Dog training tips from the Prince Albert Kennel Club

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Tyler Clarke
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It’s not just the Prince Albert SPCA that promotes proper care and attention be paid to the city’s canine population. 

Prince Albert Kennel Club member Lianna Maloney is seen with her three sheltie show dogs, Eden, Sinbad and Diva (the littlest) during a recent club meeting. 

It’s not just the Prince Albert SPCA that promotes proper care and attention be paid to the city’s canine population.

Sharing an interest in the wellbeing of dogs, the Prince Albert Kennel and Obedience Club has been around since 1924.

“The driving force continues as it always has,” club president Penny Ross said before last Wednesday’s monthly meeting. “We love dogs, we love to do anything with dogs, we love to train dogs and we love to talk dogs.”

An important part of their work is promoting “responsible dog ownership,” she added.

“It`s realizing that it`s a living thing, it needs care and attention and training,” club member Kathy Horne said. “Some people tend to believe that they can buy a dog and tie it up in the backyard!”

“It`s a long-term commitment. It`s 10 years, sometimes a lot longer than that, so it`s a full lifetime commitment,” Ross said.

When it comes to training, the club offers obedience lessons that begin every January and September, which are always at capacity.

“We`re teaching you how to train your dogs,`` Horne explained, noting that it`s not up to them to train the dogs.

Training is an important process that dog owners need to undertake, she said, noting that a well-trained dog provides for a less stressful environment.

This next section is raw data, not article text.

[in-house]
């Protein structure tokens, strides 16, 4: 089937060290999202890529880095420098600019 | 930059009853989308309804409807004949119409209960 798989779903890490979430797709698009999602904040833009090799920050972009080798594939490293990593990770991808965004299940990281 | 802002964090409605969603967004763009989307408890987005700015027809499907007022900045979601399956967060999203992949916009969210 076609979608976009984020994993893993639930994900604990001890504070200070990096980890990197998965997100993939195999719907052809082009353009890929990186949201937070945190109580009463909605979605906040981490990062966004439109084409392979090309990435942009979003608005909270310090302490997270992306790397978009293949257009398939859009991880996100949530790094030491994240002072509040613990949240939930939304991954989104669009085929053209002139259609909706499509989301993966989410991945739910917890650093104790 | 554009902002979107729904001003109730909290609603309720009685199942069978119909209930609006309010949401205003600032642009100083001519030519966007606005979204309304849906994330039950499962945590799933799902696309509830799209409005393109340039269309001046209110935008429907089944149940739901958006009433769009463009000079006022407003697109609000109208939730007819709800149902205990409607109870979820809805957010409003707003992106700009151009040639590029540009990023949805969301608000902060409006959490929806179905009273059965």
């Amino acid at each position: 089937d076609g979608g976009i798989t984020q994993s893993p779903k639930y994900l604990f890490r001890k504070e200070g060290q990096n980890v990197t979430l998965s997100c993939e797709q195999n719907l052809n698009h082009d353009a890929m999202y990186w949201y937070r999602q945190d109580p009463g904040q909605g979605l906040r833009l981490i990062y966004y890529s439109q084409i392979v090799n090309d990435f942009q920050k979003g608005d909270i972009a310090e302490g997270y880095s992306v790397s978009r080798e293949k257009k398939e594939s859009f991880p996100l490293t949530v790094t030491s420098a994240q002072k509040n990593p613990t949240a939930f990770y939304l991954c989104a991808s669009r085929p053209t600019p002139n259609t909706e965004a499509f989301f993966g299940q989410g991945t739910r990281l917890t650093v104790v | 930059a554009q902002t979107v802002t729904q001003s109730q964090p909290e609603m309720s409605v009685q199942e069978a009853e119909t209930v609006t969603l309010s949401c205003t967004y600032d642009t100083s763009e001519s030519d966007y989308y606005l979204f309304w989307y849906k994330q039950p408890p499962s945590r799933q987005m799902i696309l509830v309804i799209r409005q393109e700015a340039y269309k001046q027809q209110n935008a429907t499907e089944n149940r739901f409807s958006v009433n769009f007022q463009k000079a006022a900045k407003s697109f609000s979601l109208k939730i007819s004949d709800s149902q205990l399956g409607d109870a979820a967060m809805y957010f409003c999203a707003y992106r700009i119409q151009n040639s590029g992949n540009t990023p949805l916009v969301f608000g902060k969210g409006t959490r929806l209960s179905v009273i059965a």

“Just like you, you never stop learning, your dog never stops learning,” Horne said. “It`s easier to train a younger dog, but that doesn`t mean you can`t train an older dog.

“So, it`s important to train your dog. You want them to be a good family member -- you want them to have some manners, you want them to come when you call them, you want to be able to take them places have them not embarrass you.”

The world of dog training has become more focused on positive reinforcement than of negative, she noted, with positive reinforcements more effective.

We love dogs, we love to do anything with dogs, we love to train dogs and we love to talk dogs. Prince Albert Kennel Club president Penny Ross

“The bad behaviour you try to overlook and put them onto something that`s a good behaviour,” Ross said.

For example, if dog is chewing on things they shouldn’t, take the item away and provide them an item they’re allowed to chew on, she said.

“It`s a slow process, you start off with baby steps,  and you be consistent with training methods,” Ross said.

“You don`t let them think it`s OK to do a behaviour today, and then tomorrow reprimand them for it. It`s terribly confusing for them. The consistency is so important, and everybody in the household be consistent, not just the main person -- the children have to be involved, an any other family member.”

Heralding some of the city’s most well-behaved canines, the Prince Albert Kennel and Obedience Club has a number of events scheduled for the year, starting with the All Canadian Kennel Club All Breeds Dog Show, from March 8 to 10.

The confirmation show will take place at the Prince Albert Exhibition Centre, with various pure-bred dogs compared to their breed standard.

“It`s basically how they look,” Horne explained of the event.

A few more audience-friendly trials will take place this summer, which include dogs running through obstacle courses.

For more on the club and upcoming events and classes, visit their website, online at www.pakoc.com.

The club is always looking for new members, with anyone interested encouraged to stop by the Archie Anderson Building at the Prince Albert Exhibition Grounds, during the second Wednesday of the month beginning at 7:30 p.m.

Members aren’t required to have a dog, Horne said, though an interest in canines is mandatory. 

Organizations: Prince Albert Kennel and Obedience Club, Prince Albert Exhibition Centre

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